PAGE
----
Environment minister Alan Kelly has made no secret of his ambition to take over from the current leader should an opportunity arise.
Kelly's relationship with Burton is at best terse and at worst toxic and the Tipperary TD will be first out of the blocks to lead a heave if the Tanaiste falters after the General Election.
Kelly taking over from Burton is far from an open and shut case and the next Labour leadership race is likely to be a crowded field.
Ministers Brendan Howlin, Ged Nash and Alex White will also be seen as strong candidates for the role if they can return their seats.
IT is hard to argue against suggestions that Fianna Fail leader Micheal Martin was among the strongest contributors to debates during the 31st Dail.
Martin was not the first to raise concerns about the Government stripping medical cards from the disabled, allegations of misconduct in An Garda Siochana or the various Nama controversies.
But when he weighed into the debates, he added a certain credence which forced the Coalition into action.
However, his impressive public persona is tainted by poor political judgement and autocratic leadership, which has alienated key party members.
Should Martin fail to deliver at least 35 seats after the election, or indeed refuse to enter coalition talks with Fine Gael, he is likely to face a heave in the not-so-distant future.
Fianna Fail TDs - most notably John McGuinness and Eamon O Cuiv - are regularly at odds with their leader and both have ambitions to take charge of the party.
As it stands, neither would have strong support among the outgoing crop of TDs but an enlarged Fianna Fail party could pose problems for Martin as many of the new candidates are not necessarily as loyal to the leader as he would like to believe.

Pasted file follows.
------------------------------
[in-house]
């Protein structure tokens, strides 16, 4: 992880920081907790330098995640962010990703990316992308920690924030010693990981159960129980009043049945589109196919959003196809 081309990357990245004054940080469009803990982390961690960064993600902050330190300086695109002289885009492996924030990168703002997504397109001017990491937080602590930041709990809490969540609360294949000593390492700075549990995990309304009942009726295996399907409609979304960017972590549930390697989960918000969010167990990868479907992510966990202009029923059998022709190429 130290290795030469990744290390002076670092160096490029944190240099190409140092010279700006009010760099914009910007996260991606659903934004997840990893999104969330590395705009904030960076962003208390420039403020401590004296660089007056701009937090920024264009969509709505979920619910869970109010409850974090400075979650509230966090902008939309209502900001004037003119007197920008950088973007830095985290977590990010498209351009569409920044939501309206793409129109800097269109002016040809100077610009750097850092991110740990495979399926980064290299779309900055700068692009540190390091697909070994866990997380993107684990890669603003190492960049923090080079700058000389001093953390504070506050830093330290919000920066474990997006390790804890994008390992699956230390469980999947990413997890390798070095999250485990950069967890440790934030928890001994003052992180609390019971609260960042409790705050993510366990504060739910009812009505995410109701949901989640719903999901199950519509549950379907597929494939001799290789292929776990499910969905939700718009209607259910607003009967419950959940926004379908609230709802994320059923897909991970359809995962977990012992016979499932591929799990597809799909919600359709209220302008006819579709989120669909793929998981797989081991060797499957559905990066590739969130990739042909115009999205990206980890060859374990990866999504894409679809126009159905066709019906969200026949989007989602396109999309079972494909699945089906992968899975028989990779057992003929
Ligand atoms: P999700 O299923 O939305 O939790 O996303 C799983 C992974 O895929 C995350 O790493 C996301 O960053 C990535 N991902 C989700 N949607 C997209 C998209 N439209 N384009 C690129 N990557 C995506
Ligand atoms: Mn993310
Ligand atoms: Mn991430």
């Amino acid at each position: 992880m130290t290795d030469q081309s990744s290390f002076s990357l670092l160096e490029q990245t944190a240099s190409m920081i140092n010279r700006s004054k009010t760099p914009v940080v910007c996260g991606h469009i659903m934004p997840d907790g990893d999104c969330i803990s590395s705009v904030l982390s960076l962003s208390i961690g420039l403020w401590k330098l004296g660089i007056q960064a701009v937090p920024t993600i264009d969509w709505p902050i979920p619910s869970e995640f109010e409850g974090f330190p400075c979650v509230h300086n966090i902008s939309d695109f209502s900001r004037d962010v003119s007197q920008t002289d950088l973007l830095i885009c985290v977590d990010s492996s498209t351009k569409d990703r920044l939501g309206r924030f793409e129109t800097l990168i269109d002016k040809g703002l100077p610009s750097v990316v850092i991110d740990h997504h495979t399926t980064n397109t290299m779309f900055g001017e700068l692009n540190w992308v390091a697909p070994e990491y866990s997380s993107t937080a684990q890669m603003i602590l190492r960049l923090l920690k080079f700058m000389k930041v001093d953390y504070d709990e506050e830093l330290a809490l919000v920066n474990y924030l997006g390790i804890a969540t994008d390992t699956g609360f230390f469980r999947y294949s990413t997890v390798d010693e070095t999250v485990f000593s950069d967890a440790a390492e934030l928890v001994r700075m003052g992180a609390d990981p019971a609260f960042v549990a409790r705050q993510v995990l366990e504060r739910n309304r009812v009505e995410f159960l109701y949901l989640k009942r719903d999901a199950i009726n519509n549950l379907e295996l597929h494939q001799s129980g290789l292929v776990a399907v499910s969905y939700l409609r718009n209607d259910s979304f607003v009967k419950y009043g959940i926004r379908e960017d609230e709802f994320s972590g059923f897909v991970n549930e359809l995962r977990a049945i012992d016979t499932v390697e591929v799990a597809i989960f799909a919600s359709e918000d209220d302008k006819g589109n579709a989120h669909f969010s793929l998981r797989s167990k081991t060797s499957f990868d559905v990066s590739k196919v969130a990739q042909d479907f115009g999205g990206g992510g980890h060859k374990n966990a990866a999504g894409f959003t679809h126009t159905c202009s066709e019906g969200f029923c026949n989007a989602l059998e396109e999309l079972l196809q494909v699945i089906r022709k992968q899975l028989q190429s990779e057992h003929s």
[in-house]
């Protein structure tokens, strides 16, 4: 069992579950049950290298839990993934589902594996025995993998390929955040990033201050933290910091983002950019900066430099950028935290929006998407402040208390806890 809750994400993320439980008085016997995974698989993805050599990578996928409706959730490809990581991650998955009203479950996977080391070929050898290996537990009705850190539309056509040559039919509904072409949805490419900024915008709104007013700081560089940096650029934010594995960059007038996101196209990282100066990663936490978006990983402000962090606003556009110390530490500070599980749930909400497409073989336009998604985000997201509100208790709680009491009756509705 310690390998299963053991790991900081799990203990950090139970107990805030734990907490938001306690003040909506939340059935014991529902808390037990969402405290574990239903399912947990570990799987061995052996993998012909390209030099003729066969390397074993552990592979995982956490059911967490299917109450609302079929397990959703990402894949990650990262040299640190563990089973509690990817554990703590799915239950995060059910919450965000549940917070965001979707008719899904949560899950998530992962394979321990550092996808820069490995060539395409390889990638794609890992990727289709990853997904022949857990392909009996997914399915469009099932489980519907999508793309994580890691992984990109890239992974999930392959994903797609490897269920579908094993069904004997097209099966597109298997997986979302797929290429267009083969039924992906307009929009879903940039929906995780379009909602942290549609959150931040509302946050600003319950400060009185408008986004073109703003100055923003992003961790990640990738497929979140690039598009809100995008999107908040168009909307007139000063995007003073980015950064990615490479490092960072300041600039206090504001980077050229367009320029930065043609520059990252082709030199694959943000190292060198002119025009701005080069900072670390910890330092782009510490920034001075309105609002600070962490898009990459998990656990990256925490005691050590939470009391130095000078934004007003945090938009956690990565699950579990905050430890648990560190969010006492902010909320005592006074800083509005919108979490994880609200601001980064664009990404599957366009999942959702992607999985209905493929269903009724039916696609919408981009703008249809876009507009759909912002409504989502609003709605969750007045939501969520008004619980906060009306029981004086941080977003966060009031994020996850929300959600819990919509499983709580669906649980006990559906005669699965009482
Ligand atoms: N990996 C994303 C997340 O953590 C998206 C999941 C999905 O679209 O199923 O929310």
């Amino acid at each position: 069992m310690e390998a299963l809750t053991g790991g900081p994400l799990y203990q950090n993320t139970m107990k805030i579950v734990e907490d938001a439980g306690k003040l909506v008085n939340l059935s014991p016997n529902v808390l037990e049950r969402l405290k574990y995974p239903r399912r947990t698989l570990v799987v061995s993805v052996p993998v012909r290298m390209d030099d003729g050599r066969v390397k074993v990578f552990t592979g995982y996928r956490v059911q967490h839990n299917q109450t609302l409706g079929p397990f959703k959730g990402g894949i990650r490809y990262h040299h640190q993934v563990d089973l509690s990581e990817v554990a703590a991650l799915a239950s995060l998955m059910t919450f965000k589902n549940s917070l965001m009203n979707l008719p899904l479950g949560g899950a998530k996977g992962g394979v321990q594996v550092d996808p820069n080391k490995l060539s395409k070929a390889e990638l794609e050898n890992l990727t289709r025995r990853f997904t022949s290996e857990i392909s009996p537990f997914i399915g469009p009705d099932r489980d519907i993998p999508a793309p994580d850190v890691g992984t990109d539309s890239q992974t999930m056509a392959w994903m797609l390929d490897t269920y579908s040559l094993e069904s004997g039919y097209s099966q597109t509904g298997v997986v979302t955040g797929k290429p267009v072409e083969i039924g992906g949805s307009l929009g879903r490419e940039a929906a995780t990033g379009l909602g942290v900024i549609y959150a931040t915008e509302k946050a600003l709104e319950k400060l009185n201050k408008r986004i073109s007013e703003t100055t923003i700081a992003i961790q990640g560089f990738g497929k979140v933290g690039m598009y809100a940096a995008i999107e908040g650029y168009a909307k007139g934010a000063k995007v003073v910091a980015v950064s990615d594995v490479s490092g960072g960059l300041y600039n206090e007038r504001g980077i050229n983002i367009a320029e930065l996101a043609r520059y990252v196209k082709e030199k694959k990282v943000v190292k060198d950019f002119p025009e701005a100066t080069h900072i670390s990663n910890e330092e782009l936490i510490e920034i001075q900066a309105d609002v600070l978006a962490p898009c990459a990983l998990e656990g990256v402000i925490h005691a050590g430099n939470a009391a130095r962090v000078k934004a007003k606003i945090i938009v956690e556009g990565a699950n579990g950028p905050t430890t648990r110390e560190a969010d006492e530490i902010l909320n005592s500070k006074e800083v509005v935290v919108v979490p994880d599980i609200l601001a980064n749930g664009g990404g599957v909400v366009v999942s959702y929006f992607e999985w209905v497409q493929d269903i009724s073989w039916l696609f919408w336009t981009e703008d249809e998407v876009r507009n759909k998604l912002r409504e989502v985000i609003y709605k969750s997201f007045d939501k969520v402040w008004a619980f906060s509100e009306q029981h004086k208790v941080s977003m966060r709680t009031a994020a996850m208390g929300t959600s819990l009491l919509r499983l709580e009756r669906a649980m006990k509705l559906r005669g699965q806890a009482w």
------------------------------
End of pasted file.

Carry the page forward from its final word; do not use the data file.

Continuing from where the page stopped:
In fact, McGuinness is understood to be actively courting new Fianna Fail candidates likely to be elected later this month in the expectation that the party leader's days in charge may be numbered.
Gerry Adams's 32-year tenure as leader of Sinn Fein is a feat that would make most dictators in third-world countries blush.
Nonetheless, Adams, who will celebrate his 68th birthday later this year, has maintained an iron grip on the party his rivals describe as a "cult-like organisation".
But, as his deputy leader Mary Lou McDonald said of Adams just after Christmas: "nobody goes on forever".
The longer Adams does stay around, the longer it will take for Sinn Fein to win over voters in Middle Ireland, where defending tax cheats like Thomas 'Slab' Murphy and allegations of child sex abuse cover-ups do not go down well.
Mary Lou McDonald, the privately schooled south County Dublin girl turned republican, is obviously best placed to succeed Adams and has received her party leader's blessing in the past. But there are doubts over how she will win over the Belfast membership or indeed the South Armagh brigade when the time eventually comes to vote for a new leader. The party may favour a compromise candidate, such as their justice spokesman Pardraig Mac Lochlainn, whose family's tradition is steeped in the republicanism of the Troubles.
Adams will lead Sinn Fein into the General Election but all eyes will then be on the party's ard fheis, scheduled for later this year, where the annual leadership vote will take place.